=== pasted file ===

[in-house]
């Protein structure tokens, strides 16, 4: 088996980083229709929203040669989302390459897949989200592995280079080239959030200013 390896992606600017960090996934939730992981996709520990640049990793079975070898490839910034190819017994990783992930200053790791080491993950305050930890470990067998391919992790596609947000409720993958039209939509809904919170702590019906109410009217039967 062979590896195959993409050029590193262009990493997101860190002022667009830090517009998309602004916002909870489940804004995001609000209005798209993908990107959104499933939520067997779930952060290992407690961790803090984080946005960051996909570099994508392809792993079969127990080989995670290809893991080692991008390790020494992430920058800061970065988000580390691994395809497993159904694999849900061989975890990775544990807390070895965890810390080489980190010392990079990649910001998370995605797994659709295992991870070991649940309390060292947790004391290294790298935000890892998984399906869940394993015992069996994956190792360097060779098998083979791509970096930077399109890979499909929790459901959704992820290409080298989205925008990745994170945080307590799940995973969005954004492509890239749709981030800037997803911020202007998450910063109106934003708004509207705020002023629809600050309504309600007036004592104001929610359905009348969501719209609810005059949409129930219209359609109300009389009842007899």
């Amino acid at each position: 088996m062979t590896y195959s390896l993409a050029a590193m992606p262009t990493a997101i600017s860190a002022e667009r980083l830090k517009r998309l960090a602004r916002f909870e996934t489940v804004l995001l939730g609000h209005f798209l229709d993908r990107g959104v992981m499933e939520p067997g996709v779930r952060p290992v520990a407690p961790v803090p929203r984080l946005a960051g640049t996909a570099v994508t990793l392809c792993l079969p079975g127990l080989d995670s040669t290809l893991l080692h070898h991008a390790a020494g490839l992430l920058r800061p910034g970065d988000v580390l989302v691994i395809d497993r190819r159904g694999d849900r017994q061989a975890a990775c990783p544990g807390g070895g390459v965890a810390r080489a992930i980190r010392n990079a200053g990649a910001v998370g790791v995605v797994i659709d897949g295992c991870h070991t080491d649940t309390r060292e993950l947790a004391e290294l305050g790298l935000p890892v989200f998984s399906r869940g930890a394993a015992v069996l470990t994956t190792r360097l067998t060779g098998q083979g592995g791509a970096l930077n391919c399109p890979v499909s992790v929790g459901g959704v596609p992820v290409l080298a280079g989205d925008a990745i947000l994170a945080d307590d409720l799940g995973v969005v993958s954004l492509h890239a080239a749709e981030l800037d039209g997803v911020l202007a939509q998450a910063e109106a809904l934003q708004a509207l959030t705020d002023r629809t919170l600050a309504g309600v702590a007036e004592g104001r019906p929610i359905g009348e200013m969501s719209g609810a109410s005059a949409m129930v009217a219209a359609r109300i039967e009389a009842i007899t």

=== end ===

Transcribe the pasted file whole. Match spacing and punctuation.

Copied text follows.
[in-house]
């Protein structure tokens, strides 16, 4: 088996980083229709929203040669989302390459897949989200592995280079080239959030200013 390896992606600017960090996934939730992981996709520990640049990793079975070898490839910034190819017994990783992930200053790791080491993950305050930890470990067998391919992790596609947000409720993958039209939509809904919170702590019906109410009217039967 062979590896195959993409050029590193262009990493997101860190002022667009830090517009998309602004916002909870489940804004995001609000209005798209993908990107959104499933939520067997779930952060290992407690961790803090984080946005960051996909570099994508392809792993079969127990080989995670290809893991080692991008390790020494992430920058800061970065988000580390691994395809497993159904694999849900061989975890990775544990807390070895965890810390080489980190010392990079990649910001998370995605797994659709295992991870070991649940309390060292947790004391290294790298935000890892998984399906869940394993015992069996994956190792360097060779098998083979791509970096930077399109890979499909929790459901959704992820290409080298989205925008990745994170945080307590799940995973969005954004492509890239749709981030800037997803911020202007998450910063109106934003708004509207705020002023629809600050309504309600007036004592104001929610359905009348969501719209609810005059949409129930219209359609109300009389009842007899």
């Amino acid at each position: 088996m062979t590896y195959s390896l993409a050029a590193m992606p262009t990493a997101i600017s860190a002022e667009r980083l830090k517009r998309l960090a602004r916002f909870e996934t489940v804004l995001l939730g609000h209005f798209l229709d993908r990107g959104v992981m499933e939520p067997g996709v779930r952060p290992v520990a407690p961790v803090p929203r984080l946005a960051g640049t996909a570099v994508t990793l392809c792993l079969p079975g127990l080989d995670s040669t290809l893991l080692h070898h991008a390790a020494g490839l992430l920058r800061p910034g970065d988000v580390l989302v691994i395809d497993r190819r159904g694999d849900r017994q061989a975890a990775c990783p544990g807390g070895g390459v965890a810390r080489a992930i980190r010392n990079a200053g990649a910001v998370g790791v995605v797994i659709d897949g295992c991870h070991t080491d649940t309390r060292e993950l947790a004391e290294l305050g790298l935000p890892v989200f998984s399906r869940g930890a394993a015992v069996l470990t994956t190792r360097l067998t060779g098998q083979g592995g791509a970096l930077n391919c399109p890979v499909s992790v929790g459901g959704v596609p992820v290409l080298a280079g989205d925008a990745i947000l994170a945080d307590d409720l799940g995973v969005v993958s954004l492509h890239a080239a749709e981030l800037d039209g997803v911020l202007a939509q998450a910063e109106a809904l934003q708004a509207l959030t705020d002023r629809t919170l600050a309504g309600v702590a007036e004592g104001r019906p929610i359905g009348e200013m969501s719209g609810a109410s005059a949409m129930v009217a219209a359609r109300i039967e009389a009842i007899t």